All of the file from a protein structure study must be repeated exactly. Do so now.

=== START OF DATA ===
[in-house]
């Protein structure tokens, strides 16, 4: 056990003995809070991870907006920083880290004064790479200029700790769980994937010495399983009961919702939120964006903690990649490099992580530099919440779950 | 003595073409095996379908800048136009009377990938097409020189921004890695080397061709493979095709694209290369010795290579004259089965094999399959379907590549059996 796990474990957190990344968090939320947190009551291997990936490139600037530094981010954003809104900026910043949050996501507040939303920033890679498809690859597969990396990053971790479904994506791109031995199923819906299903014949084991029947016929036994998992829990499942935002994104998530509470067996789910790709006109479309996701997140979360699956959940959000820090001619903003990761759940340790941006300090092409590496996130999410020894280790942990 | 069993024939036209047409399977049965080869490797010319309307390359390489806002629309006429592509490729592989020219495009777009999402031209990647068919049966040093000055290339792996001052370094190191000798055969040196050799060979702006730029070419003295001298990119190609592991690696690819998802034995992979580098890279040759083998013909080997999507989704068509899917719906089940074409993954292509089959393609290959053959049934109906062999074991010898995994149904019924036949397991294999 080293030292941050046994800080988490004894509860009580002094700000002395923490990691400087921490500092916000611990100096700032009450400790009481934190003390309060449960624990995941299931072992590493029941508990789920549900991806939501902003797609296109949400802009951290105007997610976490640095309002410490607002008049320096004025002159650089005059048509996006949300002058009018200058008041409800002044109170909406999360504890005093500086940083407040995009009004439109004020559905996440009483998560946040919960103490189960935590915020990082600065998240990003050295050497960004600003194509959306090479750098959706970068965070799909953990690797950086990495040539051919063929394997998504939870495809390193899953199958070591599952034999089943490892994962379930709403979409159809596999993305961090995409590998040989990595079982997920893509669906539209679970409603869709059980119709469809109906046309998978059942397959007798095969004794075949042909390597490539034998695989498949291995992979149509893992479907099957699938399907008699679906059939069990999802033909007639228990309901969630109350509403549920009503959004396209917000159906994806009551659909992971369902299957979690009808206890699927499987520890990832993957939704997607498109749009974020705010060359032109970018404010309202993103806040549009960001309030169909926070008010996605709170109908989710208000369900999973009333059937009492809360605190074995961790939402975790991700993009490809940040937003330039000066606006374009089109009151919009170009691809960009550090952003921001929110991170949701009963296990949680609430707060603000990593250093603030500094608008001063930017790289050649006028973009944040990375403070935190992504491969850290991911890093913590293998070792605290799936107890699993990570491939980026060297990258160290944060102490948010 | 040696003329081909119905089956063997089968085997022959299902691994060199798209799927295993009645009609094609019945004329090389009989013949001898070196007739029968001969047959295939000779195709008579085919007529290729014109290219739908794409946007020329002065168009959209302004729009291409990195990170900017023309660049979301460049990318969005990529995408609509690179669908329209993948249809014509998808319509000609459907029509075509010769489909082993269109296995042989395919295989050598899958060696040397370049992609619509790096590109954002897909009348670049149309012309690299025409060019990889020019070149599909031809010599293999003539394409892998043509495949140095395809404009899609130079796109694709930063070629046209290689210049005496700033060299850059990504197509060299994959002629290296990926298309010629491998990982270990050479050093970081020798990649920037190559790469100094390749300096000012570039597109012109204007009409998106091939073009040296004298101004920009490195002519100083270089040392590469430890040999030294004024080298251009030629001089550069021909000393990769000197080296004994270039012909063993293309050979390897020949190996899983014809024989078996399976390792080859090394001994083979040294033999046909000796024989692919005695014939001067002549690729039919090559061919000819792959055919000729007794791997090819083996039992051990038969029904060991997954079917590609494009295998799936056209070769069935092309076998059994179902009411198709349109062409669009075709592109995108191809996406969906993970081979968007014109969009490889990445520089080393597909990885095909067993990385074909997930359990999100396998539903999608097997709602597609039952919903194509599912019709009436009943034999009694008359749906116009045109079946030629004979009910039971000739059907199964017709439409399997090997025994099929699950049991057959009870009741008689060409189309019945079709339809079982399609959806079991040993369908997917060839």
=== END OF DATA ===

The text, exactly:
[in-house]
């Protein structure tokens, strides 16, 4: 056990003995809070991870907006920083880290004064790479200029700790769980994937010495399983009961919702939120964006903690990649490099992580530099919440779950 | 003595073409095996379908800048136009009377990938097409020189921004890695080397061709493979095709694209290369010795290579004259089965094999399959379907590549059996 796990474990957190990344968090939320947190009551291997990936490139600037530094981010954003809104900026910043949050996501507040939303920033890679498809690859597969990396990053971790479904994506791109031995199923819906299903014949084991029947016929036994998992829990499942935002994104998530509470067996789910790709006109479309996701997140979360699956959940959000820090001619903003990761759940340790941006300090092409590496996130999410020894280790942990 | 069993024939036209047409399977049965080869490797010319309307390359390489806002629309006429592509490729592989020219495009777009999402031209990647068919049966040093000055290339792996001052370094190191000798055969040196050799060979702006730029070419003295001298990119190609592991690696690819998802034995992979580098890279040759083998013909080997999507989704068509899917719906089940074409993954292509089959393609290959053959049934109906062999074991010898995994149904019924036949397991294999 080293030292941050046994800080988490004894509860009580002094700000002395923490990691400087921490500092916000611990100096700032009450400790009481934190003390309060449960624990995941299931072992590493029941508990789920549900991806939501902003797609296109949400802009951290105007997610976490640095309002410490607002008049320096004025002159650089005059048509996006949300002058009018200058008041409800002044109170909406999360504890005093500086940083407040995009009004439109004020559905996440009483998560946040919960103490189960935590915020990082600065998240990003050295050497960004600003194509959306090479750098959706970068965070799909953990690797950086990495040539051919063929394997998504939870495809390193899953199958070591599952034999089943490892994962379930709403979409159809596999993305961090995409590998040989990595079982997920893509669906539209679970409603869709059980119709469809109906046309998978059942397959007798095969004794075949042909390597490539034998695989498949291995992979149509893992479907099957699938399907008699679906059939069990999802033909007639228990309901969630109350509403549920009503959004396209917000159906994806009551659909992971369902299957979690009808206890699927499987520890990832993957939704997607498109749009974020705010060359032109970018404010309202993103806040549009960001309030169909926070008010996605709170109908989710208000369900999973009333059937009492809360605190074995961790939402975790991700993009490809940040937003330039000066606006374009089109009151919009170009691809960009550090952003921001929110991170949701009963296990949680609430707060603000990593250093603030500094608008001063930017790289050649006028973009944040990375403070935190992504491969850290991911890093913590293998070792605290799936107890699993990570491939980026060297990258160290944060102490948010 | 040696003329081909119905089956063997089968085997022959299902691994060199798209799927295993009645009609094609019945004329090389009989013949001898070196007739029968001969047959295939000779195709008579085919007529290729014109290219739908794409946007020329002065168009959209302004729009291409990195990170900017023309660049979301460049990318969005990529995408609509690179669908329209993948249809014509998808319509000609459907029509075509010769489909082993269109296995042989395919295989050598899958060696040397370049992609619509790096590109954002897909009348670049149309012309690299025409060019990889020019070149599909031809010599293999003539394409892998043509495949140095395809404009899609130079796109694709930063070629046209290689210049005496700033060299850059990504197509060299994959002629290296990926298309010629491998990982270990050479050093970081020798990649920037190559790469100094390749300096000012570039597109012109204007009409998106091939073009040296004298101004920009490195002519100083270089040392590469430890040999030294004024080298251009030629001089550069021909000393990769000197080296004994270039012909063993293309050979390897020949190996899983014809024989078996399976390792080859090394001994083979040294033999046909000796024989692919005695014939001067002549690729039919090559061919000819792959055919000729007794791997090819083996039992051990038969029904060991997954079917590609494009295998799936056209070769069935092309076998059994179902009411198709349109062409669009075709592109995108191809996406969906993970081979968007014109969009490889990445520089080393597909990885095909067993990385074909997930359990999100396998539903999608097997709602597609039952919903194509599912019709009436009943034999009694008359749906116009045109079946030629004979009910039971000739059907199964017709439409399997090997025994099929699950049991057959009870009741008689060409189309019945079709339809079982399609959806079991040993369908997917060839």